SFMTA Crews Installing Buffered Bike Lane on Folsom Street

Photo: SFMTA Livable Streets via ##https://www.facebook.com/SFMTA.Livable.Streets##Facebook##

SFMTA crews are currently installing a widened, buffered bike lane on Folsom Street between 11th and Fourth Streets.

The SFMTA got to work quickly on this bike lane expansion — crews hit the street as early as Friday, just a few days after the project was approved by the SFMTA Board of Directors. It should be finished next week, according to the agency’s Livable Streets Facebook page.

As we reported, the pilot project was well-received when it was presented at a community meeting a month ago. With the space for moving motor vehicles narrowed by one lane, the project is expected to result in a safer, calmer street for everyone using it.

The project is also an example of how quickly the city can implement street safety upgrades when it comes down to it. The death of 24-year-old Amelie Le Moullac and the shocking response from the SFPD resulted in a surge in public pressure on the SFMTA to take immediate safety measures in SoMa.

“The Folsom pilot is the result of thousands of San Franciscans, fed up with the tragedies caused by poorly designed streets, emphatically demanding a safer South of Market for people biking from city leaders over the past months,” the SF Bicycle Coalition wrote in its member newsletter today. “Our next goal is to persuade the city to expand the pilot beyond Fourth Street to the waterfront and to duplicate the effort on Howard Street, another dangerous SoMa corridor.”

  • BK

    Was there any official follow-up report on the effectiveness of the JFK bike lane? Because if they are using the same amount of space, it makes absolutely no sense to me that the SFMTA would go with the 8th Street design vs. the JFK design. It seems both less safe for bicyclists and more confusing for cars.

  • Mario Tanev

    It doesn’t make sense not to do Howard as well. They come as a pair since they are one-way streets. Alternatively both should be transformed into two-way and then the southwest-bound bike lane should be moved from Howard to Folsom. All SOMA streets should either be two-way, or one way with only one lane for traffic and one parking lane to discourage speeding to balance the street space.

  • This is great. Much less harrowing, both in perception and in reality. Thank you Jane Kim and the SFMTA.

  • Jason

    I usually ride down Folsom in the late morning and it’s OK if you’re careful, but today I was going downtown around 3:30pm and it was downright scary. If the expanded bike lane is like 8th, it sounds like it’ll still be terrifying. I expect to see cars queued up in the “bike lane” trying to dive through gridlocked intersections, or flooring it to the next light.

  • neighbor

    Great start to making Folsom a functioning street. We should keep the pressure on to get the long term fixes that have been long in the making installed on Folsom and Howard.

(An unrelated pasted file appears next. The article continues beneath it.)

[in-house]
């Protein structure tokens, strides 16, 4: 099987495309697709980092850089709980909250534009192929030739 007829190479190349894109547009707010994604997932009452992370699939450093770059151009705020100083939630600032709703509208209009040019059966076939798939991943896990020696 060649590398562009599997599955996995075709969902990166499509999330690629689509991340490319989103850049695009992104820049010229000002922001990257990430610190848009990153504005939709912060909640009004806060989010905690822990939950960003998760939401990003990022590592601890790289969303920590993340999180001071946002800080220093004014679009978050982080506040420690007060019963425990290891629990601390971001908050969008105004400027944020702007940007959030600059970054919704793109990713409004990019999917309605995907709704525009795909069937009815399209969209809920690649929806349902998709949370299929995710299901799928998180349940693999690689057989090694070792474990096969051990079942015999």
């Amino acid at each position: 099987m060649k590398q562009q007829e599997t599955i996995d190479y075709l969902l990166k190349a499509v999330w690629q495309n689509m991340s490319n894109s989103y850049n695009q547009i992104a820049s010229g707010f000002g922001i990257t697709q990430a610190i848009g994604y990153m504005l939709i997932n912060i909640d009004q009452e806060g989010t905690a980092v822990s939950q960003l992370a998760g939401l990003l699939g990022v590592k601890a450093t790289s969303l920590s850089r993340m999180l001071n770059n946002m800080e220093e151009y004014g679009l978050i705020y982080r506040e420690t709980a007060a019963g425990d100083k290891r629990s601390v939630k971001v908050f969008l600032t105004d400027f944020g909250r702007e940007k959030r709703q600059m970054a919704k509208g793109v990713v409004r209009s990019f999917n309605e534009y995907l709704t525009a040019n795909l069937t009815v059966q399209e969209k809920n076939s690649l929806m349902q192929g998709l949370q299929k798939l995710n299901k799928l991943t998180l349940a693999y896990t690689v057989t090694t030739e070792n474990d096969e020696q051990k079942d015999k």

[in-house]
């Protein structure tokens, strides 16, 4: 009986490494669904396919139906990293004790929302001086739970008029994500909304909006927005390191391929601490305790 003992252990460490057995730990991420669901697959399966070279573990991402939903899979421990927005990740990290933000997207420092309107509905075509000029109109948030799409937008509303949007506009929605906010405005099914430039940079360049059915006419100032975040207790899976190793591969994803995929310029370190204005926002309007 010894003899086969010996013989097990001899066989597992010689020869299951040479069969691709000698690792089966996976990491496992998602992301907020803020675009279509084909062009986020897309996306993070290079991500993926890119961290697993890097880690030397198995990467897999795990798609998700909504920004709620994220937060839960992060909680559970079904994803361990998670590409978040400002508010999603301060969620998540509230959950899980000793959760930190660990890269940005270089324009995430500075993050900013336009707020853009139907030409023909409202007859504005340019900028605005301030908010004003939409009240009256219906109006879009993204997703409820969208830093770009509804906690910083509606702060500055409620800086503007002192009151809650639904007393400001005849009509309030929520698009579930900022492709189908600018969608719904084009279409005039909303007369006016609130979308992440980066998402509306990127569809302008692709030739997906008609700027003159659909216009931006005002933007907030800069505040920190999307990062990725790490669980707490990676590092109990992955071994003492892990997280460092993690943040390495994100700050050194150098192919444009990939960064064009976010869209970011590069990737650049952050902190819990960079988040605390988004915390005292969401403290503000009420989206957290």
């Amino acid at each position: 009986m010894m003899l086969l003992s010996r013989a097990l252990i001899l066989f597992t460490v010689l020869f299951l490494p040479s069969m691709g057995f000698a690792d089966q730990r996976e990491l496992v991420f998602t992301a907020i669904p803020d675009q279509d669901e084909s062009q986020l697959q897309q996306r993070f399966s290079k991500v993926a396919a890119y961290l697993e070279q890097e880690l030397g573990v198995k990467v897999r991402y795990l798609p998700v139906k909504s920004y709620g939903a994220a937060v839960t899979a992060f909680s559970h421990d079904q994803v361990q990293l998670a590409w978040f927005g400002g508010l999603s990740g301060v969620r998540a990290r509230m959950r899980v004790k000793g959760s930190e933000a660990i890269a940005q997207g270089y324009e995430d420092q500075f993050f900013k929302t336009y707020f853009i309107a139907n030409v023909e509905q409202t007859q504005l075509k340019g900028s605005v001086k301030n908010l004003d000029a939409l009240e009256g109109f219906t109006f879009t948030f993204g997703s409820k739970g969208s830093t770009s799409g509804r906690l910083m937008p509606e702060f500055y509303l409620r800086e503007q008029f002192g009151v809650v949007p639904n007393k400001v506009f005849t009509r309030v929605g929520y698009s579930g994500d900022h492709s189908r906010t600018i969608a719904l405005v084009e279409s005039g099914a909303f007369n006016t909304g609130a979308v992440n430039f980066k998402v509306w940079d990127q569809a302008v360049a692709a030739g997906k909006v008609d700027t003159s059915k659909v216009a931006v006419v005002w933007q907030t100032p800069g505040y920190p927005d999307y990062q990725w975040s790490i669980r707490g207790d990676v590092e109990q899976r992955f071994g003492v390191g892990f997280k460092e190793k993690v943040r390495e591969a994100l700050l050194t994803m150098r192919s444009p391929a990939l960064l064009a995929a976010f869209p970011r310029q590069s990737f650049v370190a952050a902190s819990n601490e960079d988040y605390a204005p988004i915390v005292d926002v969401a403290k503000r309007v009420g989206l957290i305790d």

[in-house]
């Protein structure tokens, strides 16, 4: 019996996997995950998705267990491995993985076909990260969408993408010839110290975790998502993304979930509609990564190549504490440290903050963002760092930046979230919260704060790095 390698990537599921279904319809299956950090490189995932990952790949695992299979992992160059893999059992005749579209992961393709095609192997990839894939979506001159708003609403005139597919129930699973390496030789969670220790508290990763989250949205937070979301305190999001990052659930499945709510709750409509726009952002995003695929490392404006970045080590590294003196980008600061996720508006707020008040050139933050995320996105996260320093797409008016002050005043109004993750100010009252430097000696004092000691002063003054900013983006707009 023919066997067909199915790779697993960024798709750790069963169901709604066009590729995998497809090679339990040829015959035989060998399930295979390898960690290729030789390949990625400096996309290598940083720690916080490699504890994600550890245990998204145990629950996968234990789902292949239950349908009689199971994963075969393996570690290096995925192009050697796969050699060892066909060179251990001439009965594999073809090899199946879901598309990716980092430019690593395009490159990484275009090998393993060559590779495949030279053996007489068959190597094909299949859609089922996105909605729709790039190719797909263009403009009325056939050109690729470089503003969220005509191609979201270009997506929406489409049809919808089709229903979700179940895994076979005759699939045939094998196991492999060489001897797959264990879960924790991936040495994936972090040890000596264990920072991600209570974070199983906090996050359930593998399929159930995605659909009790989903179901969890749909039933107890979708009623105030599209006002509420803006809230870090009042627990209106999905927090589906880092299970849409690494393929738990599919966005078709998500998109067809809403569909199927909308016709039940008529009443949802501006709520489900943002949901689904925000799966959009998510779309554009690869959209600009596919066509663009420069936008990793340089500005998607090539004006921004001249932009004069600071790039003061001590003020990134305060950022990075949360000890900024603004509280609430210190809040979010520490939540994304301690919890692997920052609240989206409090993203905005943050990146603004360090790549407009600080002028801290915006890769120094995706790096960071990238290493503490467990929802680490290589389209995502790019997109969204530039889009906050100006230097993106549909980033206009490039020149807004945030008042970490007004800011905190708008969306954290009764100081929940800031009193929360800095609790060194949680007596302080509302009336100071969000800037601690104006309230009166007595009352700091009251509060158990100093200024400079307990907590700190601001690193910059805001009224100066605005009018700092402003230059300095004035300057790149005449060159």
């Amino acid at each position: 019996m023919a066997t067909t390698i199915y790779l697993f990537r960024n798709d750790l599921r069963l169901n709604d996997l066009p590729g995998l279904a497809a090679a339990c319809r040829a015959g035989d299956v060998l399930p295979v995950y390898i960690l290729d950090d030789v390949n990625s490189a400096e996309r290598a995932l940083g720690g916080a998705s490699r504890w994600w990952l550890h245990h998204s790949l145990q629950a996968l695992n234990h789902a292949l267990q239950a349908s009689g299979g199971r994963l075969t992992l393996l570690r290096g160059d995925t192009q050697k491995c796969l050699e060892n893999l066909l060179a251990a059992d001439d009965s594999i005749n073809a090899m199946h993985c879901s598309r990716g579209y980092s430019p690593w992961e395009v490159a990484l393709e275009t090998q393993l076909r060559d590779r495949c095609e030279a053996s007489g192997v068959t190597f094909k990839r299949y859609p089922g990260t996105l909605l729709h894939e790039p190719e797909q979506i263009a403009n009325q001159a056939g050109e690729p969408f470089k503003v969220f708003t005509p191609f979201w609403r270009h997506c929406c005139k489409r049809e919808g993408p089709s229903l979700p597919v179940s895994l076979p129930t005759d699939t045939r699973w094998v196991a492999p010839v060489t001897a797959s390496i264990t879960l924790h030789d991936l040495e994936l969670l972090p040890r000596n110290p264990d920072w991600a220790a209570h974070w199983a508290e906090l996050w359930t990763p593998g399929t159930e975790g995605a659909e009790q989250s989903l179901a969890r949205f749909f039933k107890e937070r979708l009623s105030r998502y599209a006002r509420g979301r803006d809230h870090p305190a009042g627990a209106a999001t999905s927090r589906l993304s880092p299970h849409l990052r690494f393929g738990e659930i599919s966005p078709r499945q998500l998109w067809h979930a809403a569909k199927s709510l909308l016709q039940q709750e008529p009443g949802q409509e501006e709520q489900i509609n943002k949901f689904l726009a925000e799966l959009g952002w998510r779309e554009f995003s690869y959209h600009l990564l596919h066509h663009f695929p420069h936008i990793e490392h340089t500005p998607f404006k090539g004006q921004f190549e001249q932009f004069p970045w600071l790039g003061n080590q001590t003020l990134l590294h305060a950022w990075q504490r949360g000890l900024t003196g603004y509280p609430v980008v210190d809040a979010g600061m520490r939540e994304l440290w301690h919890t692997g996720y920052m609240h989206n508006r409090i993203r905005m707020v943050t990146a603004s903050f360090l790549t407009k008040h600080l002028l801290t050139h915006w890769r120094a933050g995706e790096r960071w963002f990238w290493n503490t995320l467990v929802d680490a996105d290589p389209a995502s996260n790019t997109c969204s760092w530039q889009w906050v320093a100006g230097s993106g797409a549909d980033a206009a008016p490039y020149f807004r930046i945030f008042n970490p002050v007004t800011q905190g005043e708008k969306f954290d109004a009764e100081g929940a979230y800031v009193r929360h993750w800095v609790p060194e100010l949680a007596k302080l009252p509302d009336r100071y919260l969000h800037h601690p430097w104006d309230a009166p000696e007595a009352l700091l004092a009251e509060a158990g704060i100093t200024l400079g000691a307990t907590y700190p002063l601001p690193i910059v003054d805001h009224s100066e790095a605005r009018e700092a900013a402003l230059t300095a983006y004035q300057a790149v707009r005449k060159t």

• I am trying to enter some content about my views on this as a very experienced cyclist but it is being stopped by Streetsblog’s great new filter that mostly only lets through views on the “rideability” of new infrastructure by young, old, female and inexperienced cyclists. <3

  • jd_x

    Great news. It’s really sad that it takes a death to get the city to act, but this is better than not acting. I would love to see permanent barriers protecting the bike lane though, since I’m skeptical cars will stay out of it. Oh, and some cops enforcing this would also be nice.

  • coolbabybookworm

    I’m excited for the pilot, although very concerned about mis-use of the lane by car drivers and double parkers. I hope SFPD will be there to help keep the lane clear and help teach drivers to respect the space. Keep in mind that this pilot will be in place for 1.5 years while they are doing the central city (corridor?) environmental review, then they’ll move forward, hopefully, with a more permanent solution for Folsom. This would likely mean 2 way protected cycle tracks and two way Folsom street, hopefully all the way to the waterfront.

    One encouraging thing at the meeting for the pilot, a Folsom Street merchant was there telling the SFMTA project manager how important it is to make Folsom two way, reduce lanes, encourage walking and biking, and making it greener. He understood that people are customers, not cars, and especially not through traffic that never stops.

  • JBBD

    From what I recall: SFMTA did a followup evaluation after installing the
    bike lane on JFK and found that the configuration decreased the speed of bicyclists by 15-20% and that the bike lane needs to be wider.

  • Jonny Cage

    Why didn’t they build a parking separated lane?


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